To start with, today one of you will be our 25,000th visitor. So let me say a big THANK YOU! to all of our readers. And indulge me for a moment while I thank my fellow Murderati – Pari, Deni, Naomi, Simon, Elaine and Jeff, who bring so much to this blog, day after day, constantly writing ingenious, inventive and informative posts. Bravo, blogmates!
The success of Murderati became a launching pad of sorts for me. As I developed confidence in my essay abilities (I still feel they are woefully lacking, just look at Pari's and Naomi’s posts this week to see why) I starting venturing into areas where I wasn’t as comfortable. I don’t have the expertise that my blog mates bring to the table. Let’s face it, I won’t even be in print until late next year. As a result, I’m finding that my blog entries are becoming more of a journal for what’s happening that week in my writing process.
When I started with Murderati back on April 7th, I had no idea what was coming down the train tracks. I was struggling, trying to figure out the system, doing this blog, gleaning as much information as I could from my fellow writers, working on short stories, getting my name out, doing all the things I told all of you to do in my first column.
Then the world exploded. My agent took my manuscript out, I signed with MIRA, got involved with KillerYear, and went to ThrillerFest, all in a brief two-month period.
Things are getting back to normal now. I’m beginning to catch my breath. I actually go for long stretches at a time not thinking about the fact that I’m finally realizing my dreams of being published. The summer stretches before me. I haven’t received my edits on ALL THE PRETTY GIRLS, so I’m moving forward on my next book.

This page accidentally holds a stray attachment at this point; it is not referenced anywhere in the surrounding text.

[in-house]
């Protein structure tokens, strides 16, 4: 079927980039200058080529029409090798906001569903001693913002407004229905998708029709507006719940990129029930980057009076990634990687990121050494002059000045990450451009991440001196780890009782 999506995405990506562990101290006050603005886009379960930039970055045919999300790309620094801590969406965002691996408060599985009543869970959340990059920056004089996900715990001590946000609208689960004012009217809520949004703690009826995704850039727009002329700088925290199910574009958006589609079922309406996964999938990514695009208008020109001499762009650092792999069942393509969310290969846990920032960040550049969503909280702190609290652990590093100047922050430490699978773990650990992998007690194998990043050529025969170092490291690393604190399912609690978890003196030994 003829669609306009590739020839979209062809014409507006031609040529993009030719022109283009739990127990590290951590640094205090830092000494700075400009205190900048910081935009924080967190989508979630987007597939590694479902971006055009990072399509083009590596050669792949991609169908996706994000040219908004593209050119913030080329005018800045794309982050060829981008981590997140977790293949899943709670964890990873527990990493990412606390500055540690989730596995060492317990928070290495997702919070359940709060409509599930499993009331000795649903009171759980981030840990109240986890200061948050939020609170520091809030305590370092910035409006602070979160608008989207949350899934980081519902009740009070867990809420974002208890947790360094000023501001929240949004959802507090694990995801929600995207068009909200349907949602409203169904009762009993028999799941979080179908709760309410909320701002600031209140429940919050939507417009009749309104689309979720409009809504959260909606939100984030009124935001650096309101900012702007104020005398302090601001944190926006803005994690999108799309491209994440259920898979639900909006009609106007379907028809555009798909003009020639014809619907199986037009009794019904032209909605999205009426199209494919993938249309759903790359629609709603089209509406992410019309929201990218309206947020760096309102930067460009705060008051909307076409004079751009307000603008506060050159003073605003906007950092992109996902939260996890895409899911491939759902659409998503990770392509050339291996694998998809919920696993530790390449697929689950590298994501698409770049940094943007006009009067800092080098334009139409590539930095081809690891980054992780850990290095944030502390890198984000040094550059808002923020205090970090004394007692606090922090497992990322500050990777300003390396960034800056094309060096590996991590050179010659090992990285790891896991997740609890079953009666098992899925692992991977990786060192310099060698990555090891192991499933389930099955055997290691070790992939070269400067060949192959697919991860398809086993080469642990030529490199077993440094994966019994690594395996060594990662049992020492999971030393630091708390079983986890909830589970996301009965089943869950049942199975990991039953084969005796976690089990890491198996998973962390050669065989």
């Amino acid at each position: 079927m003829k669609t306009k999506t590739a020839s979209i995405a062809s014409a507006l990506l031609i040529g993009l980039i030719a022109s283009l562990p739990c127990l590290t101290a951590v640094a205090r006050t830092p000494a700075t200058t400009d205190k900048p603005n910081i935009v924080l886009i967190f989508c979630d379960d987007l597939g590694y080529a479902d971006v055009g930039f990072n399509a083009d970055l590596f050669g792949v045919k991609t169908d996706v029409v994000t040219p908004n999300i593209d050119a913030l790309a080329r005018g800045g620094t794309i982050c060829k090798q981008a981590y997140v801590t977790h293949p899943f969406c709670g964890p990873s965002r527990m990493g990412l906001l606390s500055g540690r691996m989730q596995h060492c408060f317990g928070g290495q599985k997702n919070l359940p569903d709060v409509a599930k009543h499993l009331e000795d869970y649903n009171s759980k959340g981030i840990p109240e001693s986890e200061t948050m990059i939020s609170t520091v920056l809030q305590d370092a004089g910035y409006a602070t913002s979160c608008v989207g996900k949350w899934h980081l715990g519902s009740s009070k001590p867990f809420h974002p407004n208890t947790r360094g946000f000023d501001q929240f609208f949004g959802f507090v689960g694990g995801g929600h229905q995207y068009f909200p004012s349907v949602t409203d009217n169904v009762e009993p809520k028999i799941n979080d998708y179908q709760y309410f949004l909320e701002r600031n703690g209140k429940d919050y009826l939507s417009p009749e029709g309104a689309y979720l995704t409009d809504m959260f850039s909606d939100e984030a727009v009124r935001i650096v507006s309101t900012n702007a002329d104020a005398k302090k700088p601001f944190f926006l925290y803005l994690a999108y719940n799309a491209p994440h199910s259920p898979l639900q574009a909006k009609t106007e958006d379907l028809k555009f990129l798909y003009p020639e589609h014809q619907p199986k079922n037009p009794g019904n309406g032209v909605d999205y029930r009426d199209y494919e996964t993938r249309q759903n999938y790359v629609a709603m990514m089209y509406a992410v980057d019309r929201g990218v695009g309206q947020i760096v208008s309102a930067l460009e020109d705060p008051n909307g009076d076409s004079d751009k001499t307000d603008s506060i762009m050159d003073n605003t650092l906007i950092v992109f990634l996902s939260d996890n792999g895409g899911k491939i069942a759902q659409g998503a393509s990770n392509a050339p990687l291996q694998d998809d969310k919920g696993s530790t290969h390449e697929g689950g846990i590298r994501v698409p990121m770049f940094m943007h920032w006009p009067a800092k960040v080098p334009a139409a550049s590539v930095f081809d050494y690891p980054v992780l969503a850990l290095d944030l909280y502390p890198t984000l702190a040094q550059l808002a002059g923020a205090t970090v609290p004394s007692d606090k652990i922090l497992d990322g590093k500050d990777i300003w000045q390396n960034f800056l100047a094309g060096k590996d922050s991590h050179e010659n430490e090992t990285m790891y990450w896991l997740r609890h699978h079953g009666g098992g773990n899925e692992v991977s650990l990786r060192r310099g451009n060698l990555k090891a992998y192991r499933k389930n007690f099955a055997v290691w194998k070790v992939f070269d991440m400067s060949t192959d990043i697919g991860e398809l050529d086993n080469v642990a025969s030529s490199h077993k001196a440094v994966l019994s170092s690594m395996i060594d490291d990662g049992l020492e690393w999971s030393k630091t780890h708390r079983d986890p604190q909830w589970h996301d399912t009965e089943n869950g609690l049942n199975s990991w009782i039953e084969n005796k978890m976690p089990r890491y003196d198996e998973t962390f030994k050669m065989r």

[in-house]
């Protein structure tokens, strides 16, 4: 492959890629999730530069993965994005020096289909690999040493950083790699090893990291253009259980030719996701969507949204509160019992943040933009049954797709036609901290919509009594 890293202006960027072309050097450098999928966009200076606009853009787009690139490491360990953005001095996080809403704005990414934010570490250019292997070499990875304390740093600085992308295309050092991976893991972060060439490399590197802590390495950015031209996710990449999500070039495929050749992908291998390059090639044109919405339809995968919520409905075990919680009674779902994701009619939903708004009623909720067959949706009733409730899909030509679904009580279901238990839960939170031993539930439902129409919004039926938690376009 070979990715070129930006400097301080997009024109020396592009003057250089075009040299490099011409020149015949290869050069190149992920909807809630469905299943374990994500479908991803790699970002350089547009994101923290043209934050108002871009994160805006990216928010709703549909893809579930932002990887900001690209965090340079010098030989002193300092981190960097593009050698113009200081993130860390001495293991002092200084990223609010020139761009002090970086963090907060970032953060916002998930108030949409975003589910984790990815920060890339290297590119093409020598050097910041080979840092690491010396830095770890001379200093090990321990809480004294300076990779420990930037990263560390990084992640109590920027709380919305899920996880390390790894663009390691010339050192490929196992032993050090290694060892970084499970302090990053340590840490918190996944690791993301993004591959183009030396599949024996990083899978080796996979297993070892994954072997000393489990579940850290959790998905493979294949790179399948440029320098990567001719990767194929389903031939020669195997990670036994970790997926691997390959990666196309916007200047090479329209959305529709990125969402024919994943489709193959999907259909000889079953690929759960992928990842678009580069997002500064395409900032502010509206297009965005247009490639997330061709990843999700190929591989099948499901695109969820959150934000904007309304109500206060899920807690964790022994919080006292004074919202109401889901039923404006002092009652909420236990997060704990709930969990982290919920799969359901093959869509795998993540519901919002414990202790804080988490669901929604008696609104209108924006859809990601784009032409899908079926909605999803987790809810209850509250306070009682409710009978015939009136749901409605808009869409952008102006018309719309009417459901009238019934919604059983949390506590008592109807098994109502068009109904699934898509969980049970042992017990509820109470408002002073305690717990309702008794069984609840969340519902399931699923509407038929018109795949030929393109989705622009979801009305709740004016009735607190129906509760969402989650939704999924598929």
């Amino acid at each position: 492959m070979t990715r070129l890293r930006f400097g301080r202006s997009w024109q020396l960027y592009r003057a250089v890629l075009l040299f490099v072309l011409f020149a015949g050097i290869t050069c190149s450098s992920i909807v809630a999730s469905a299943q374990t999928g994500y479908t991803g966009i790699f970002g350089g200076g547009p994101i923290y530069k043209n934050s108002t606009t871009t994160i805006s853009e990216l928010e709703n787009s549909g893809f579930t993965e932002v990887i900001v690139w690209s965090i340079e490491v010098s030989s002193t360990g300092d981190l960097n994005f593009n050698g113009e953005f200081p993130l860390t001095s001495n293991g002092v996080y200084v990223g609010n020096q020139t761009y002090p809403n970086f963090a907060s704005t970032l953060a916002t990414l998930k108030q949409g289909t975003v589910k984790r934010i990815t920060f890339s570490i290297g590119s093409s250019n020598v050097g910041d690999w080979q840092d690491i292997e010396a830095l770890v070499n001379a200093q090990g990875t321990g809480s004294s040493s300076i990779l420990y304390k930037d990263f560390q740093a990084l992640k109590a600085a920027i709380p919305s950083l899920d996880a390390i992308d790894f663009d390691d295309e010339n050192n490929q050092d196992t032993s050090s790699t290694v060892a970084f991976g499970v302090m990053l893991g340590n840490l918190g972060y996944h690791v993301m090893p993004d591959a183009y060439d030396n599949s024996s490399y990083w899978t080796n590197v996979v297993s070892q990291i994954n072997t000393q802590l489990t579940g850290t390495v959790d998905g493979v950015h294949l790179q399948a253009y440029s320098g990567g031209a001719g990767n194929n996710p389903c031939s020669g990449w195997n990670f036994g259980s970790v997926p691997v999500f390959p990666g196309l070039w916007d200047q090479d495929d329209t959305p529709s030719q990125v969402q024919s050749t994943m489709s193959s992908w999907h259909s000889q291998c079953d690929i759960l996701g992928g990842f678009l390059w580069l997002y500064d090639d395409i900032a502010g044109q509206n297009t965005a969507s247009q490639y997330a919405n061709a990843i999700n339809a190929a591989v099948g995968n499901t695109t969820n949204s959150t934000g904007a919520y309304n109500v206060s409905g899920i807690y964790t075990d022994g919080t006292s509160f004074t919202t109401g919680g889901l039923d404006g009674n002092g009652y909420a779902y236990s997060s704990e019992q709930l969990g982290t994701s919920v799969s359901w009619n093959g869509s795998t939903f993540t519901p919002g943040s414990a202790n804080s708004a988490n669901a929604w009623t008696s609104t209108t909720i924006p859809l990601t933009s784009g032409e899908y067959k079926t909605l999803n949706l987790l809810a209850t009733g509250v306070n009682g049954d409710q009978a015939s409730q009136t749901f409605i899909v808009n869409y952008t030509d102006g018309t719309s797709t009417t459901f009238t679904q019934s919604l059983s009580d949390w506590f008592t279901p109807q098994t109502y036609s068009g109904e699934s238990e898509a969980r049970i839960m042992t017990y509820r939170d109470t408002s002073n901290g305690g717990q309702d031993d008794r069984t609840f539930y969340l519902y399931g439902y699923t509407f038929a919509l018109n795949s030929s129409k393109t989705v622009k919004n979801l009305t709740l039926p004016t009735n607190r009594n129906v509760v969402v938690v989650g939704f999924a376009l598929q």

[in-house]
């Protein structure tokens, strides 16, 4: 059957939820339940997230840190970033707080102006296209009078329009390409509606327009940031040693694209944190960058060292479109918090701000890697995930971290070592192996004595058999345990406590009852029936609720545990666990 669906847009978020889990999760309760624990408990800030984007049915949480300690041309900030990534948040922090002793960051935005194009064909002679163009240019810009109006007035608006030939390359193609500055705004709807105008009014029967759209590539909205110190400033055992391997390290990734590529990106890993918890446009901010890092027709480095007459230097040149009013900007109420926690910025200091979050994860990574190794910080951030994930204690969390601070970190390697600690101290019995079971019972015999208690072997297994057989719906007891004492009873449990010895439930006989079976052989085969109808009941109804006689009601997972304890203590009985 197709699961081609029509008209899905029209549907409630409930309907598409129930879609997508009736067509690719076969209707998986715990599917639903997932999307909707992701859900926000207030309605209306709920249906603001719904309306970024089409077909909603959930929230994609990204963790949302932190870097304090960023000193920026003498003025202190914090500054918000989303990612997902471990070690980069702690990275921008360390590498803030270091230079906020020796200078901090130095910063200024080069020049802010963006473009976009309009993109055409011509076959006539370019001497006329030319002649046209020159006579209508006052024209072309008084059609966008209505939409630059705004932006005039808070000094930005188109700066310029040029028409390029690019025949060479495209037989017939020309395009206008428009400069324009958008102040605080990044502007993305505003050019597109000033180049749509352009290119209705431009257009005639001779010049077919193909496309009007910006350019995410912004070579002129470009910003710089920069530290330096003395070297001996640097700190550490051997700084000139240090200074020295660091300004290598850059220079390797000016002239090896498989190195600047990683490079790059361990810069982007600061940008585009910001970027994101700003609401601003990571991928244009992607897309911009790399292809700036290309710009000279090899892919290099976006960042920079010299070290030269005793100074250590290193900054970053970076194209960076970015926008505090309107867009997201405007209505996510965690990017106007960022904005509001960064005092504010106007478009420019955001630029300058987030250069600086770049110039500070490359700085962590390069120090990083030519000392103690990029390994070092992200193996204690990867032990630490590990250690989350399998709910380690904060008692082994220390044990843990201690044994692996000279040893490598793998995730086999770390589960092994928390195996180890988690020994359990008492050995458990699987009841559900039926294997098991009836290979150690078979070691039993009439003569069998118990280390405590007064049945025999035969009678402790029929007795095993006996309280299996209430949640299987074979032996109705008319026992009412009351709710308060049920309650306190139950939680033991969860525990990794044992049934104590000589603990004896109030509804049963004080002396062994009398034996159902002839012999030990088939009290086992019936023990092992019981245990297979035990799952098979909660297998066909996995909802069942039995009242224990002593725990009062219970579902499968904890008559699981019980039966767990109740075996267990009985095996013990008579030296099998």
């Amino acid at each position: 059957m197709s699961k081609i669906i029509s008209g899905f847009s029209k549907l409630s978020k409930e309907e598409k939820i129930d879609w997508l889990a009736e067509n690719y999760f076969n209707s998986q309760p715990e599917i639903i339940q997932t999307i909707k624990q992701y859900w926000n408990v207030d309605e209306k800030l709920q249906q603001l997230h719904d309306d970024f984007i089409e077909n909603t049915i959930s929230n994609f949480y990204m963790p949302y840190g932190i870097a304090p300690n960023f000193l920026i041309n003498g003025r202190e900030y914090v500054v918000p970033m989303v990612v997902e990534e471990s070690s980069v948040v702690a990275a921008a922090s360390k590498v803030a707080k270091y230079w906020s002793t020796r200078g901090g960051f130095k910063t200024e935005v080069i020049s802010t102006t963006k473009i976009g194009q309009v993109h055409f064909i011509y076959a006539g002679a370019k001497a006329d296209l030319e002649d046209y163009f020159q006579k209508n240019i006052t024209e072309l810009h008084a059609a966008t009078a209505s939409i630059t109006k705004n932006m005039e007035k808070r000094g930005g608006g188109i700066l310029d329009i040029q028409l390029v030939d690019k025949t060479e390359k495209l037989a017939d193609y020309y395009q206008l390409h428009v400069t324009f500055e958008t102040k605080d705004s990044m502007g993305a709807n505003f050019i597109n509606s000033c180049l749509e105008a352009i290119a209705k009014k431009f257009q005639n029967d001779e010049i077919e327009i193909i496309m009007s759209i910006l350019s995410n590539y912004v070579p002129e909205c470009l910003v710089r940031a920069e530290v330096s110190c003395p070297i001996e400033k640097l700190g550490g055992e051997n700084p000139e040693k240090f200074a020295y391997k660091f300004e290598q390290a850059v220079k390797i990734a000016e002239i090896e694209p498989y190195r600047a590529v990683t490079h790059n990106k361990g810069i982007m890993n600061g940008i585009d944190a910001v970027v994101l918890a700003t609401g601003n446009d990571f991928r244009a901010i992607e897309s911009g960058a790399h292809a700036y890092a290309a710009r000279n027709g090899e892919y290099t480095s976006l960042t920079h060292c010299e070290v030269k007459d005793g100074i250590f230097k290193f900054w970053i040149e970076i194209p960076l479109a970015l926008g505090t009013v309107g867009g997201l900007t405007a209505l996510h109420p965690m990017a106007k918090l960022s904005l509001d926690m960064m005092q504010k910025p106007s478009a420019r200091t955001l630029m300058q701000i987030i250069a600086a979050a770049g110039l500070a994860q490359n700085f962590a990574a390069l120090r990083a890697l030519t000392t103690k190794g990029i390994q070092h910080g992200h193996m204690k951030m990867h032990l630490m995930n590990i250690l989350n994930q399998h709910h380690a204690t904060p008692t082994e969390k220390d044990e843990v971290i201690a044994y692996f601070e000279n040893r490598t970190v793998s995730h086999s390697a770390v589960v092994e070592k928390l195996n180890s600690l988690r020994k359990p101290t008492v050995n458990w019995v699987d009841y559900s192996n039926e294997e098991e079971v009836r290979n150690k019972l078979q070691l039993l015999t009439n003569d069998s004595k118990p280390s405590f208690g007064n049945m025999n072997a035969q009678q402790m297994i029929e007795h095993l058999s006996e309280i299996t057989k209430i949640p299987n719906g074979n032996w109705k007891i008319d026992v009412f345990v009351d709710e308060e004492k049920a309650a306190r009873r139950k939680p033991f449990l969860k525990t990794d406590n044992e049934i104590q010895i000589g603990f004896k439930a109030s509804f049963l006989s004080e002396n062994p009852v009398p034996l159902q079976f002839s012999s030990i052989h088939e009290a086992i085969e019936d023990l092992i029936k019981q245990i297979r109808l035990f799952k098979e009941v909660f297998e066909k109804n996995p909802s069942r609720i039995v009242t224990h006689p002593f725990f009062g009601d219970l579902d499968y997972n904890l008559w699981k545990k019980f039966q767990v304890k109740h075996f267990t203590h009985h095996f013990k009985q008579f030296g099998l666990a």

There are moments when I’m working on a book, mile markers, if you will, that let me know how well I’m doing. My first major hurdle is the 20,000 word count. Until a new manuscript hits that point, it doesn’t feel like it’s ever going to be a real book. I broke 20K yesterday, so now I’m 80 pages into my 350 page journey and feeling like maybe, just maybe, I can salvage a book from this mess. My next big goal is the 100 page mark. Then I’ll feel like something substantial has been accomplished.
By setting and achieving small goals, I find that writing a book is that much easier. I try for 1,000 words a day. Sometimes I get on a roll and write 3000. Some days I struggle getting 500 down. But I continue to slog away, day after day, trying to just get the story down and not worrying as much about the perfect turn of phrase, or whether I’ve tied up that loose end. It’s the best advice I can give. Just get the story down. A draft is called that for a reason.
I love the moment that first draft is finished. It’s a time for celebration, to treat myself with something, a new book, an afternoon off. Because rewriting and editing are a lot easier than getting the story down in the first place.
Let me suggest something for anyone who struggles with getting that manuscript finished. There’s a contest in November called NaNoWriMo – National Novel Writing Month. Go to the site. Think about the goal – 50,000 words in 30 days. Think that’s impossible? It’s only 2600 words a day. The goal is to write. Write, write, write, like your hair is on fire. No looking back, no worrying about style, voice or point of view. That's all for your rewrite. It’s a great exercise in getting something major done on your manuscript.
Start now. Think about what you’re going to write, how the story will go, who your characters are, and when November 1st rolls around, go for it. You have absolutely nothing to lose!
A Late PS: Jason Pinter has an excellent Do/Don't list at his blog today -- Check it out...
Wine of the Week: I discovered a new varietal this week that
I really enjoyed and plan to add to the meager collection. It’s a Greek based
Italian red grape called Aglianico, (ahn-LAHN-ico) from the Basilicata region. Try the Ars Poetica Vulcano, or the Re
Manfredi Aglianico del Vulture.